Yoshihara Tatsuya (Yoshihara Tatsuya) is a prolific and highly recognised young animator involved in the TV-anime industry today. He entered the industry at the age of 21, and his first job seems to have been on Shugo Chara (2008). With an in-betweener credit for episode 30 under his belt, it wasn’t long before he had the opportunity to do key animation for episodes 47 and 70. By the end of that year and into the next he was doing lots of key animation work on a number of series and his work was starting to be noticed on anime like Nyankoi, and Saki. 2010 was a big year for him – he worked on over 20 different anime and his parts were interesting from a sakuga fan’s perspective. That year he worked on the Nanoha movie, and was also instrumental in Bushiroad’s Weiss Schwarz anime second season, debuting as animation director for 2 of the episodes. His next animation director position would also be for a Bushiroad anime – Milky Holmes episode 6.
He’s involved in a hell of a lot this season. Key Animation for: DOG DAYS, Seikon no Qwaser II, Hoshizora, Astarotte no Omocha, A-channel and Sket Dance. A good sign is that he’s worked on many OPs (Sket Dance, Astarotte, Seikon no Qwaser II and A-channel!). He also got a more high-profile animation direction job on Sket Dance 8. He’s been quite a successful freelance animator, given how long he’s been around. His success may either lie in being cheap, or in being reliable and able to produce interesting animation under pressure or without too many drawings.
When he did animation direction for that Milky Holmes episode, he described it as being on a really tough schedule. Despite this, he managed to pull off the episode quite well, and (perhaps even as a consequence of having little time) his style was definitely present. His style is really interesting to me because it’s a little hard to place. While he can do good fluid animation with many frames, his sakuga qualities really come from his ability to portray exciting motion with very few frames. And this isn’t just efficient use of varying the frames. Like many other contemporary animators of the Yoshinori Kanada vein, when he draws with few frames he focuses on making each frame count by really nailing interesting poses and drawings. However, unlike Imaishi and Kanada who focus on drawing poses discretely for really awesome looking frames, Tatsuya’s frames all carry a certain consequence. If you looked at each from on its own, it would paint a boring and probably disfigured picture, but that’s because each frame is very conscious of the overall arc of movement that it’s a part of. So with few drawings, he can give a sense of weightiness and momentum. It’s well-suited to TV-animation and you can see why he’ll become more and more sought after.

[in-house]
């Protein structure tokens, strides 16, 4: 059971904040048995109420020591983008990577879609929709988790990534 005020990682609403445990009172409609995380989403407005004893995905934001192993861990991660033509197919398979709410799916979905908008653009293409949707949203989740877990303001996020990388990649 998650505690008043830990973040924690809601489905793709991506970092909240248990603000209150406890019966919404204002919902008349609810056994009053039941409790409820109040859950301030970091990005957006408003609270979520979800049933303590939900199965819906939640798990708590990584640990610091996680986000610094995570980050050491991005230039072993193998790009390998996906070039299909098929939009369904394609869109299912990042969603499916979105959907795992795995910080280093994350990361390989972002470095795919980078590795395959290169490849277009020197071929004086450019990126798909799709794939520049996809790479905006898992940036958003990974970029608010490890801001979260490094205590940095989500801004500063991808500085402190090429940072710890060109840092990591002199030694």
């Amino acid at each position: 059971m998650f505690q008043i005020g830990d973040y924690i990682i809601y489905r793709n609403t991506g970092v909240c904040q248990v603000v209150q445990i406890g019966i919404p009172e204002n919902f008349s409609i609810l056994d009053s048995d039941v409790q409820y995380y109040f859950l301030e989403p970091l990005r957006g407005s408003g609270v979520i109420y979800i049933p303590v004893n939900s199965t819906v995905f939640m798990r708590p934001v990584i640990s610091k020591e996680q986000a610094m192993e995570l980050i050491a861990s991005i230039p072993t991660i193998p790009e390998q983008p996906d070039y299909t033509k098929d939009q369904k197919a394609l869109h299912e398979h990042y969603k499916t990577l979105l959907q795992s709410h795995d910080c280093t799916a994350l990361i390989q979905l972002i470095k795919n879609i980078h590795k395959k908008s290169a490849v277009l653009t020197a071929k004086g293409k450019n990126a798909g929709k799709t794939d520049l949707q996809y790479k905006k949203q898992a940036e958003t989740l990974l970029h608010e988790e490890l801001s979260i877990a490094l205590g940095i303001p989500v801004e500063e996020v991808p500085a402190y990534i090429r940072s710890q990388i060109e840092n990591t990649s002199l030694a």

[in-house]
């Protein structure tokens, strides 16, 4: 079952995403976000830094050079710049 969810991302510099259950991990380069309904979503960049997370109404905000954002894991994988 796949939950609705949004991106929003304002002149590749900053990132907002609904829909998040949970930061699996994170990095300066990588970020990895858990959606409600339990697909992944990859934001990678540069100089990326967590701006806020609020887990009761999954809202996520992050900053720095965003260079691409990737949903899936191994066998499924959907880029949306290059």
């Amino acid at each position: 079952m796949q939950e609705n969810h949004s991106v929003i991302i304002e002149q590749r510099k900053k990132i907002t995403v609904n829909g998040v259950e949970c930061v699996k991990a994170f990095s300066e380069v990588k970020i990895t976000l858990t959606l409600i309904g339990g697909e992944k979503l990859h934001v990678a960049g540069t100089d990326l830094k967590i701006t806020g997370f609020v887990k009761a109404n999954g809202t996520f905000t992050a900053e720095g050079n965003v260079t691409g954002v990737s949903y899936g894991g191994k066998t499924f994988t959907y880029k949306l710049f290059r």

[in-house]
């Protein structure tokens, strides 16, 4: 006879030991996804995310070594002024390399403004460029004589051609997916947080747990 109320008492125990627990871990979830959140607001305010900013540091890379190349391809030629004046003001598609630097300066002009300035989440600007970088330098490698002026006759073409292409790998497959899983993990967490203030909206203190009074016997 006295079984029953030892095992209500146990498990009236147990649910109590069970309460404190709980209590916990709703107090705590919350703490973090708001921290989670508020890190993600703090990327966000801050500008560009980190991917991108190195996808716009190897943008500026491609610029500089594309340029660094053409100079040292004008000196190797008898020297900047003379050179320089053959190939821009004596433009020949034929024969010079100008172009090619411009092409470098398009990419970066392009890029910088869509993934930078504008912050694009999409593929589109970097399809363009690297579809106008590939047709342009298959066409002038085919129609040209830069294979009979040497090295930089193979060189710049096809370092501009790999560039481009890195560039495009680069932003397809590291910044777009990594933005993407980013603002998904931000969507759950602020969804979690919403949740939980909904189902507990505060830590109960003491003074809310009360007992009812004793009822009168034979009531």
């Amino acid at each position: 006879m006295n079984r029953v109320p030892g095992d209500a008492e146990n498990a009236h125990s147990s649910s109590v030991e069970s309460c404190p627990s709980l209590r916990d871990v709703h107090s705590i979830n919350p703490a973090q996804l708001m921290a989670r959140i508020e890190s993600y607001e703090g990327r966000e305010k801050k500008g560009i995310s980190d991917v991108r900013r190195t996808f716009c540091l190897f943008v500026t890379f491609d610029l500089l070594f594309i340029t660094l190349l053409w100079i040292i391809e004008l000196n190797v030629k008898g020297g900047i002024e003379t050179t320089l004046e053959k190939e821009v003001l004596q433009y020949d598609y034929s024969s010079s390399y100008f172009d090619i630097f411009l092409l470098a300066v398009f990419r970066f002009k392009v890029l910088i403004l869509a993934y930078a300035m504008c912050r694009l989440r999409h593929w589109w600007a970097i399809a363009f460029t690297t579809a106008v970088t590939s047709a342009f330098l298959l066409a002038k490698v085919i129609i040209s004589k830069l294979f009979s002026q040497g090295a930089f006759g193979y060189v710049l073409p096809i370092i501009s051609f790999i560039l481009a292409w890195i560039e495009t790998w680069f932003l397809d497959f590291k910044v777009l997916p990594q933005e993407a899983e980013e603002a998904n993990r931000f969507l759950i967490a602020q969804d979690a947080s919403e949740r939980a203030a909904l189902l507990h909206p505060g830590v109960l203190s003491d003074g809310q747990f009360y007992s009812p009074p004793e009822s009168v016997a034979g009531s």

He’s a follower of both Seiya Numata and Tanaka Hironori, which makes sense. If I had to theorise on any influence, I’d say Seiya Numata’s deformation is there, but rendered the rugged, sharp detail of Hironori. He’s actually been involved with Seiya Numata a lot, on episode 7 of Ichiban Ushiro (for which Numata was animation director) and in Milky Holmes, which Seiya Numata was heavily involved in.
While I’m not a huge fan of his, I appreciate what he can do and how he’s established himself in the industry. I’d be really interested to see what he could do with more time and money.